Janet’s brain works differently than others’, but she is back in control.
Hannah was a high school junior. She had a vibrant group of friends, got decent grades, and was close with her younger sister. Earlier in the year, her parents were shocked when Hannah was suspended for unexcused absences from gym class. They asked Hannah what was going on, but she refused to answer. Trips to the school counselor didn’t go any better. Hannah would not go to gym class.
Hannah came to our office reluctantly. Her parents were hopeful but worn down. They had no clue what was going on, but this wasn’t the daughter they knew, and they were scared. We had a hunch about what was going on, but didn’t want to push her too soon. We simply asked Hannah if the issue was her gym shorts; she nodded.
Hannah can’t explain exactly how it started, but she had been self-injuring for several months. It had become her way of coping with anger, pain, frustration, loneliness, and pretty much anything else that happened.
We began our work together that day, and while the road was bumpy, and her parents had a hard time understanding at first, we slowly started unpacking the emotions that Hannah had been bottling up. She worked hard to learn healthier coping skills and reestablish trust with her parents.
Hannah is now successfully navigating high school, with all its ups and downs, and has laid the foundation for a positive transition to adult life. It won’t always be easy, but she’s prepared.
Jeff was living a dream worthy life: a rising star at his law firm, a supportive wife, close with his family, and had a great group of friends. He worked long hours, but he was dedicated to his job and wanted to excel, as he always did.
On the weekends, he enjoyed an active social life. To any outside observer, Jeff seemed to be a happy, healthy, popular guy with a great future in front of him.
People didn’t know about Jeff’s inner struggles. He felt like he was never good enough, like he had to outwork everyone around him in order to be successful. He felt anxious about his marriage and feared disappointing those he cared about. These feelings ate at him and often kept him awake at night.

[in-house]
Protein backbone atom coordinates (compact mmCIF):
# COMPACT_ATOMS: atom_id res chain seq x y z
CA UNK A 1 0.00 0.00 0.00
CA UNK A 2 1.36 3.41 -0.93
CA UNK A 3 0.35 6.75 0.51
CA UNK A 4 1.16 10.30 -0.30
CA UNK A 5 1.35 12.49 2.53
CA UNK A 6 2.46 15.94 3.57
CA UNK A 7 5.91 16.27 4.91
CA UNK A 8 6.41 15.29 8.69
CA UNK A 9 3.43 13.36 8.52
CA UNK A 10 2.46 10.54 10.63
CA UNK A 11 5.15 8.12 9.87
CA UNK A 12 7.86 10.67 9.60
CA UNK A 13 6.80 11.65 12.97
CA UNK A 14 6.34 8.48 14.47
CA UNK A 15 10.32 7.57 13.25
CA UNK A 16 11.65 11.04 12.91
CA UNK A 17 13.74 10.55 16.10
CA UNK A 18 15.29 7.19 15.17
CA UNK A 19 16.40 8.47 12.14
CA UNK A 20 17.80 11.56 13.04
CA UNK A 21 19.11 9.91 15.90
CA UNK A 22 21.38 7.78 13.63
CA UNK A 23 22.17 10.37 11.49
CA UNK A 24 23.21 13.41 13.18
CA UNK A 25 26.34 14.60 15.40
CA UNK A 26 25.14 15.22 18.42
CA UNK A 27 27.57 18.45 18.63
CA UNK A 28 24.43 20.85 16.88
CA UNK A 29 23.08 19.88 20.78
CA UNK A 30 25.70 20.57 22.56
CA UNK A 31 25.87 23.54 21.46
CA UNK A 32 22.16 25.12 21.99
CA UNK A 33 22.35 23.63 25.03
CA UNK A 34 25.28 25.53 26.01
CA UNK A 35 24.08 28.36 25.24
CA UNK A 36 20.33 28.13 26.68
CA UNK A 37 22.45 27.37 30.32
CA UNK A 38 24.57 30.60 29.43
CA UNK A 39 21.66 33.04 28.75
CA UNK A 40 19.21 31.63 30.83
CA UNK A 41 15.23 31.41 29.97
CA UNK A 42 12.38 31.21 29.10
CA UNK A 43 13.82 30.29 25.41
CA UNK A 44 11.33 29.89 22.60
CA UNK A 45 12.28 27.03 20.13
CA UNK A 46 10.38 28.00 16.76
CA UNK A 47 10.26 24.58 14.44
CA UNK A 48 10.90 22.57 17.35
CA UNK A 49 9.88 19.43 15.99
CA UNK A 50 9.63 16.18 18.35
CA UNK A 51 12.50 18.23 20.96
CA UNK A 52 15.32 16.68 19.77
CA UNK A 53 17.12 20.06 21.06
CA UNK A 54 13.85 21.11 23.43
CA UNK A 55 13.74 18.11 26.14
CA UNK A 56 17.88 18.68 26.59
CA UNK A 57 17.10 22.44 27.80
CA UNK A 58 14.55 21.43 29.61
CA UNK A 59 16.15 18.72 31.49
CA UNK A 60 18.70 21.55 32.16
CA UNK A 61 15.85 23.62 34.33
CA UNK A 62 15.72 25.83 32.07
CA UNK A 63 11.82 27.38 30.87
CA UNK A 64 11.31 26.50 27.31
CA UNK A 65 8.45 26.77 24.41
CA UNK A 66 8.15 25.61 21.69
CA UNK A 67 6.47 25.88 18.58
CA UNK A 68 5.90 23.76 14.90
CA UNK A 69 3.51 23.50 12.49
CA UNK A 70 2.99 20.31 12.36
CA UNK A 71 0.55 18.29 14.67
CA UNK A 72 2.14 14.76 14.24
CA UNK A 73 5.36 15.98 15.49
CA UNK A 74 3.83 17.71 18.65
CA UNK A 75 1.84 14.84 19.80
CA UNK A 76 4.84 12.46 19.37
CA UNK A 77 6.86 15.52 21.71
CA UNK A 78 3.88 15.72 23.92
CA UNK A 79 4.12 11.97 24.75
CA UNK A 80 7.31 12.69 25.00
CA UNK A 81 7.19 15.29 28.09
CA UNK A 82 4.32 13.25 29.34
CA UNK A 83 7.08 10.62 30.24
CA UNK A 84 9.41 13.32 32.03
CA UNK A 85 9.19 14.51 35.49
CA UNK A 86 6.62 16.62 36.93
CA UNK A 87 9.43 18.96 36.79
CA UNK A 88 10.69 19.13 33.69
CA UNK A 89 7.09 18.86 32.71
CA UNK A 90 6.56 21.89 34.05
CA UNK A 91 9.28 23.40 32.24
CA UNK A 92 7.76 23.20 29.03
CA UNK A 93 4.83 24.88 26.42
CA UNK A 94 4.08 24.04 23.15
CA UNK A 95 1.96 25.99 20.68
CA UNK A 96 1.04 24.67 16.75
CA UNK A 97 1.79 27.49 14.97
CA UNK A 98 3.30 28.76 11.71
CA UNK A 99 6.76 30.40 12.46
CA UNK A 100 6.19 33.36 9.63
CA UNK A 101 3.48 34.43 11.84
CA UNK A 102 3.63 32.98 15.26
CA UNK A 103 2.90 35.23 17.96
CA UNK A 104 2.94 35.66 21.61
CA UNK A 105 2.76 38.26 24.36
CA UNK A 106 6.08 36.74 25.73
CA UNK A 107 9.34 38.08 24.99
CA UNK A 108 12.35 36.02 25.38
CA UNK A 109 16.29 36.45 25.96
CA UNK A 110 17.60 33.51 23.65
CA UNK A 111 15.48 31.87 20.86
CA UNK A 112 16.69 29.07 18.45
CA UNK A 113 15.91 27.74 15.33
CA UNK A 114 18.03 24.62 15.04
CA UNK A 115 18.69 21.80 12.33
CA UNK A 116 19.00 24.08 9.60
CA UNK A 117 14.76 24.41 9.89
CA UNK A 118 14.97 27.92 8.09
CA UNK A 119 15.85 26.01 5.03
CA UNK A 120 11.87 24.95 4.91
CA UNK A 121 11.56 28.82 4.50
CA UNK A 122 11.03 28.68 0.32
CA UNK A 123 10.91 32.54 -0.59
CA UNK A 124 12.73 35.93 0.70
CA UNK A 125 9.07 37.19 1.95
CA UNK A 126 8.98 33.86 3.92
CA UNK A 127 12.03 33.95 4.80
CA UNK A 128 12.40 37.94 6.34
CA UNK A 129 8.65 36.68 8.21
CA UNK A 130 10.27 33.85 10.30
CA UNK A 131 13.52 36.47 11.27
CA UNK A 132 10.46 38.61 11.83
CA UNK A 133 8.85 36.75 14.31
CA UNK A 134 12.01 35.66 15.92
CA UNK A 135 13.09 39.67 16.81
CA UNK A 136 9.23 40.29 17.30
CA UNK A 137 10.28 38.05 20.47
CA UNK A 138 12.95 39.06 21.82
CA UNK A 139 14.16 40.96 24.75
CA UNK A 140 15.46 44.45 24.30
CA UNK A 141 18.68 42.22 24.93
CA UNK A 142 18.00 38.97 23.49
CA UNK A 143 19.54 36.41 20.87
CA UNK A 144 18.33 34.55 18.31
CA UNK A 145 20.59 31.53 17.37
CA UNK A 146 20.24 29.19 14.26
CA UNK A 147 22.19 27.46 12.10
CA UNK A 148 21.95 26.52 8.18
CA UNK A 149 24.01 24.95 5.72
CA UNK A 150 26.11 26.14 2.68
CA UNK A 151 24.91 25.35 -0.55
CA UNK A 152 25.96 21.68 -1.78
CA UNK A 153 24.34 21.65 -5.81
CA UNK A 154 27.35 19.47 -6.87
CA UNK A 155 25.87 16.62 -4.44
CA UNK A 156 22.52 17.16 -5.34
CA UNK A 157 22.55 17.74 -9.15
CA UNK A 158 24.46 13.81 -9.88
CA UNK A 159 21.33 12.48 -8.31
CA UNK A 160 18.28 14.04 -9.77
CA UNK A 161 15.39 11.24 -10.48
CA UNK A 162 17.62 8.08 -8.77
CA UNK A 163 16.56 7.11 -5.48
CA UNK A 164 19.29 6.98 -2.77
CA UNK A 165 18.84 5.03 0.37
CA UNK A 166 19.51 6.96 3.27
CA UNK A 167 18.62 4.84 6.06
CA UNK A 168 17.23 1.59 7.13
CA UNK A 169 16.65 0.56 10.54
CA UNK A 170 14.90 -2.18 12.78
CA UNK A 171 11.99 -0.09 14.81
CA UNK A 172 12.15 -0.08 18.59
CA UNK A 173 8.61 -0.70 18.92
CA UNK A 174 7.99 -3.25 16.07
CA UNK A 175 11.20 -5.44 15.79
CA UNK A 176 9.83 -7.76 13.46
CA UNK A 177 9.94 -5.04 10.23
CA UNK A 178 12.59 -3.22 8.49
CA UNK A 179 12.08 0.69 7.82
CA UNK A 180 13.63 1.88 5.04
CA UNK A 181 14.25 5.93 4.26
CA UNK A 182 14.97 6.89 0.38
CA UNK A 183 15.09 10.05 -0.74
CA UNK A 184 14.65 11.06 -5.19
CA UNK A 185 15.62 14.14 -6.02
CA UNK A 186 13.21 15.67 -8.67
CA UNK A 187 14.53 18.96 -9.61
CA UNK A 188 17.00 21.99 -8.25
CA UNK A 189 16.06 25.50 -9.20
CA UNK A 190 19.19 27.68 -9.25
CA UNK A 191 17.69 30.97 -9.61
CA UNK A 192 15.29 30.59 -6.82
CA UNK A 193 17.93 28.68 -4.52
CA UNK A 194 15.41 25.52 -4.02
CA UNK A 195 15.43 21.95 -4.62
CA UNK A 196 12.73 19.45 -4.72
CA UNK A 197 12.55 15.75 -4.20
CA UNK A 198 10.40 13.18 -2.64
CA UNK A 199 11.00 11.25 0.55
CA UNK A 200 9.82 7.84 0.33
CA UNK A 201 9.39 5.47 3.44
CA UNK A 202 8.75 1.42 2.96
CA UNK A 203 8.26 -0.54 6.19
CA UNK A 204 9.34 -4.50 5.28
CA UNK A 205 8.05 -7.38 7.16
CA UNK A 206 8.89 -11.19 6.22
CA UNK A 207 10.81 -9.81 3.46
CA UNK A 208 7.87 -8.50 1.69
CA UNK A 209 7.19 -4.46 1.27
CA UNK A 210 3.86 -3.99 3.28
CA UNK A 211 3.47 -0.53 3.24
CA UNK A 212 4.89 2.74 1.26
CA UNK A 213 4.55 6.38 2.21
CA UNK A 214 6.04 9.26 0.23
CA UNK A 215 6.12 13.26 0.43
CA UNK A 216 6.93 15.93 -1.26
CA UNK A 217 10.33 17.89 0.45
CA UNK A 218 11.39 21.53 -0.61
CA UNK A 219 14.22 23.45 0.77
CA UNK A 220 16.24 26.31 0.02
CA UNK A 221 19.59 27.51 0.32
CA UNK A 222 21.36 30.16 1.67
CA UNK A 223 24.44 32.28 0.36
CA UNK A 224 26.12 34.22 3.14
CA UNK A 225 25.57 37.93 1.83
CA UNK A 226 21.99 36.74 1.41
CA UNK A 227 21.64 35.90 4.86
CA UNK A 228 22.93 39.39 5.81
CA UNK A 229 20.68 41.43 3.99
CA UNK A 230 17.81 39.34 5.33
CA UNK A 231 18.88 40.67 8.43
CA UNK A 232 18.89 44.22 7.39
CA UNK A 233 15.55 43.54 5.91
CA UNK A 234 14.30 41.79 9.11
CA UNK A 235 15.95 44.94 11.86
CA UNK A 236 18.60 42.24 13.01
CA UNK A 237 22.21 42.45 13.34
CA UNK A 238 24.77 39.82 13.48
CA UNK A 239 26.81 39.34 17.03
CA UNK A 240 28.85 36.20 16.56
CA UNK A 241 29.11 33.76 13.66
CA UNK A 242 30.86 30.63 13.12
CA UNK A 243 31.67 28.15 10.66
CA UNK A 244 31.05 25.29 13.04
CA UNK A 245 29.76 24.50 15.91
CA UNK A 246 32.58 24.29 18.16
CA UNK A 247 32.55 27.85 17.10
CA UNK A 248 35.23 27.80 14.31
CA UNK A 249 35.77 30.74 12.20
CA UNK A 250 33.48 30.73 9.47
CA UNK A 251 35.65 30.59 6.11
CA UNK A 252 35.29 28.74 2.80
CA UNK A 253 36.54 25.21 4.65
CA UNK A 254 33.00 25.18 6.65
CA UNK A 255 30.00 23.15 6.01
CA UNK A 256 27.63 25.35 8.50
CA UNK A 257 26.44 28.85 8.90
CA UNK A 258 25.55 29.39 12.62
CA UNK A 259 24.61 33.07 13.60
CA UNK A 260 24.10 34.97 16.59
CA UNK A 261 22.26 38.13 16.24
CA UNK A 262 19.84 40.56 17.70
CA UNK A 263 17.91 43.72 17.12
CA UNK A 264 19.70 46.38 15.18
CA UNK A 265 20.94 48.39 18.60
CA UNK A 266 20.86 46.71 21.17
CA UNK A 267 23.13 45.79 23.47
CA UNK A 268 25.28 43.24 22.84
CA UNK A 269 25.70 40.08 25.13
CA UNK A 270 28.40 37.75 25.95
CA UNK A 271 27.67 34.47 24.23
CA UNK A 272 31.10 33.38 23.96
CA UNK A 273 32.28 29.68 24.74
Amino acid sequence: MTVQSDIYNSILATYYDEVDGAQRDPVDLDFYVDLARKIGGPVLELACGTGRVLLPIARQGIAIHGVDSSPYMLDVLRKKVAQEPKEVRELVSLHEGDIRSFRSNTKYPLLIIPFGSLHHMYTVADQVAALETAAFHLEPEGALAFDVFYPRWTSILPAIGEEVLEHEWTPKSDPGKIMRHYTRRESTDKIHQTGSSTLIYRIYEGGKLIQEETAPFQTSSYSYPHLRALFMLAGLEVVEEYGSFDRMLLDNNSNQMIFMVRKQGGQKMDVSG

In the past few months, there had been two major cases at work that Jeff really wanted to be assigned to, but he was skipped over for both of them. Jeff was quite upset, so he asked a coworker if he knew what was going on. He told him that people felt Jeff drank too much at work functions, and while it was usually fun, there were times that it crossed a line. His boss feared that Jeff might repeat this behavior with the important client and felt he could not take that risk.
Jeff was irate. He told his wife about it when he got home and she reminded him of the multiple times recently that he’d been sent home in a cab by his coworkers following Friday happy hours. She told him she felt like some of their friends had been avoiding plans on the weekend ever since he was kicked out of a bar with them last month.
Suddenly it seemed like there was a never-ending list of times that Jeff’s drinking had been too much. He was missing out on important work. He was losing friends. His wife was embarrassed.
All of the things he feared were starting to come true.
Jeff wasn’t thrilled to come to therapy, but he was afraid that his job and marriage were on the line. In therapy, he learned to identify the feelings that often led to drinking. He learned how to effectively communicate those feelings and needs to his wife in a way that she would understand.
Today Jeff is thriving in his job and marriage again. He’s regained the trust of those around him and is looking forward to the future he’s worked hard for. There will always be stressors in life, but Jeff can cope again.